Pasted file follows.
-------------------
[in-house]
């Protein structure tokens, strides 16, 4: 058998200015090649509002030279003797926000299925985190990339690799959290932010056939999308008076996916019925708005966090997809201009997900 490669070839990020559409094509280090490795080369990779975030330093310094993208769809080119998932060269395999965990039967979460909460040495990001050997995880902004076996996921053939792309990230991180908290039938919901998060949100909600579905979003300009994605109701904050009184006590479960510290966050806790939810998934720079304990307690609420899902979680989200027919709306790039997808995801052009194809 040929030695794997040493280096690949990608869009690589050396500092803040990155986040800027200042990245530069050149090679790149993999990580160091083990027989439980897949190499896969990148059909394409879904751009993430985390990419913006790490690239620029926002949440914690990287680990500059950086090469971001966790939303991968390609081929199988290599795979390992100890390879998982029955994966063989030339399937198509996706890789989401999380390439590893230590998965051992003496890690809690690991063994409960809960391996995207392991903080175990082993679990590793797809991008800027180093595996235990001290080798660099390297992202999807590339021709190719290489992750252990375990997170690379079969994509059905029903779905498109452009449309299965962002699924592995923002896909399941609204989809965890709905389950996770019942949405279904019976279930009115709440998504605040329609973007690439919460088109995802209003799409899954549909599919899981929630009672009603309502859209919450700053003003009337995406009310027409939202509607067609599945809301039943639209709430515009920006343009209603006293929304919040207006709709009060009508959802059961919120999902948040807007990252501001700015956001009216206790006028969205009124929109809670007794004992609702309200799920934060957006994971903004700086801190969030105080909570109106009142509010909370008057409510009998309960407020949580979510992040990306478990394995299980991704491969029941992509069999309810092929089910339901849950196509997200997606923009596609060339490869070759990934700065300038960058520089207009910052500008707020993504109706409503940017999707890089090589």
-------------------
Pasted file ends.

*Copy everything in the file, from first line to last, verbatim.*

[in-house]
């Protein structure tokens, strides 16, 4: 058998200015090649509002030279003797926000299925985190990339690799959290932010056939999308008076996916019925708005966090997809201009997900 490669070839990020559409094509280090490795080369990779975030330093310094993208769809080119998932060269395999965990039967979460909460040495990001050997995880902004076996996921053939792309990230991180908290039938919901998060949100909600579905979003300009994605109701904050009184006590479960510290966050806790939810998934720079304990307690609420899902979680989200027919709306790039997808995801052009194809 040929030695794997040493280096690949990608869009690589050396500092803040990155986040800027200042990245530069050149090679790149993999990580160091083990027989439980897949190499896969990148059909394409879904751009993430985390990419913006790490690239620029926002949440914690990287680990500059950086090469971001966790939303991968390609081929199988290599795979390992100890390879998982029955994966063989030339399937198509996706890789989401999380390439590893230590998965051992003496890690809690690991063994409960809960391996995207392991903080175990082993679990590793797809991008800027180093595996235990001290080798660099390297992202999807590339021709190719290489992750252990375990997170690379079969994509059905029903779905498109452009449309299965962002699924592995923002896909399941609204989809965890709905389950996770019942949405279904019976279930009115709440998504605040329609973007690439919460088109995802209003799409899954549909599919899981929630009672009603309502859209919450700053003003009337995406009310027409939202509607067609599945809301039943639209709430515009920006343009209603006293929304919040207006709709009060009508959802059961919120999902948040807007990252501001700015956001009216206790006028969205009124929109809670007794004992609702309200799920934060957006994971903004700086801190969030105080909570109106009142509010909370008057409510009998309960407020949580979510992040990306478990394995299980991704491969029941992509069999309810092929089910339901849950196509997200997606923009596609060339490869070759990934700065300038960058520089207009910052500008707020993504109706409503940017999707890089090589």